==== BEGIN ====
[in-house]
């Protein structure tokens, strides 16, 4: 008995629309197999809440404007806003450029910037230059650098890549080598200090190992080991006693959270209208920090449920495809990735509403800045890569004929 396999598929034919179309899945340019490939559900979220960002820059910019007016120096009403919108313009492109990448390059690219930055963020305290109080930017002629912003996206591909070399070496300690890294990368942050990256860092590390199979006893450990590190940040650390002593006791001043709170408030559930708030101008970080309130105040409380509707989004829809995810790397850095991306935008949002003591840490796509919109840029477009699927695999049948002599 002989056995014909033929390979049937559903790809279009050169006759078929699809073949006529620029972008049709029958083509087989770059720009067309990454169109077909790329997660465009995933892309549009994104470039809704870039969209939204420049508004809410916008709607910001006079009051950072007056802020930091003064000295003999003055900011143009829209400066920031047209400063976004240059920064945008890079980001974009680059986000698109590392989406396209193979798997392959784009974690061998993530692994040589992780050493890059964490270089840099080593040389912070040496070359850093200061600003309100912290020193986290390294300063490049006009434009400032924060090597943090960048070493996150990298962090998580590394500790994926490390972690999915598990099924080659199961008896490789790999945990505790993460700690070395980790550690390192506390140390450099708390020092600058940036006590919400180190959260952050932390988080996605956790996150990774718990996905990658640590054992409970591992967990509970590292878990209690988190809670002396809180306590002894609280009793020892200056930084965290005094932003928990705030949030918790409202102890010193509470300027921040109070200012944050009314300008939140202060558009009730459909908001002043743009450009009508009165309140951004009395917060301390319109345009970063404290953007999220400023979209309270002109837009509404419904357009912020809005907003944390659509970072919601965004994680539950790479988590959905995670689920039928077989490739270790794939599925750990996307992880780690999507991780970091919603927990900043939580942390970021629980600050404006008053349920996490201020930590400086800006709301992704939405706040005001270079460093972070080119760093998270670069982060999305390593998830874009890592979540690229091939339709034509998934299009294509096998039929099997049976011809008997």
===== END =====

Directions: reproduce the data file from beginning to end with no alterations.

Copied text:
[in-house]
């Protein structure tokens, strides 16, 4: 008995629309197999809440404007806003450029910037230059650098890549080598200090190992080991006693959270209208920090449920495809990735509403800045890569004929 396999598929034919179309899945340019490939559900979220960002820059910019007016120096009403919108313009492109990448390059690219930055963020305290109080930017002629912003996206591909070399070496300690890294990368942050990256860092590390199979006893450990590190940040650390002593006791001043709170408030559930708030101008970080309130105040409380509707989004829809995810790397850095991306935008949002003591840490796509919109840029477009699927695999049948002599 002989056995014909033929390979049937559903790809279009050169006759078929699809073949006529620029972008049709029958083509087989770059720009067309990454169109077909790329997660465009995933892309549009994104470039809704870039969209939204420049508004809410916008709607910001006079009051950072007056802020930091003064000295003999003055900011143009829209400066920031047209400063976004240059920064945008890079980001974009680059986000698109590392989406396209193979798997392959784009974690061998993530692994040589992780050493890059964490270089840099080593040389912070040496070359850093200061600003309100912290020193986290390294300063490049006009434009400032924060090597943090960048070493996150990298962090998580590394500790994926490390972690999915598990099924080659199961008896490789790999945990505790993460700690070395980790550690390192506390140390450099708390020092600058940036006590919400180190959260952050932390988080996605956790996150990774718990996905990658640590054992409970591992967990509970590292878990209690988190809670002396809180306590002894609280009793020892200056930084965290005094932003928990705030949030918790409202102890010193509470300027921040109070200012944050009314300008939140202060558009009730459909908001002043743009450009009508009165309140951004009395917060301390319109345009970063404290953007999220400023979209309270002109837009509404419904357009912020809005907003944390659509970072919601965004994680539950790479988590959905995670689920039928077989490739270790794939599925750990996307992880780690999507991780970091919603927990900043939580942390970021629980600050404006008053349920996490201020930590400086800006709301992704939405706040005001270079460093972070080119760093998270670069982060999305390593998830874009890592979540690229091939339709034509998934299009294509096998039929099997049976011809008997």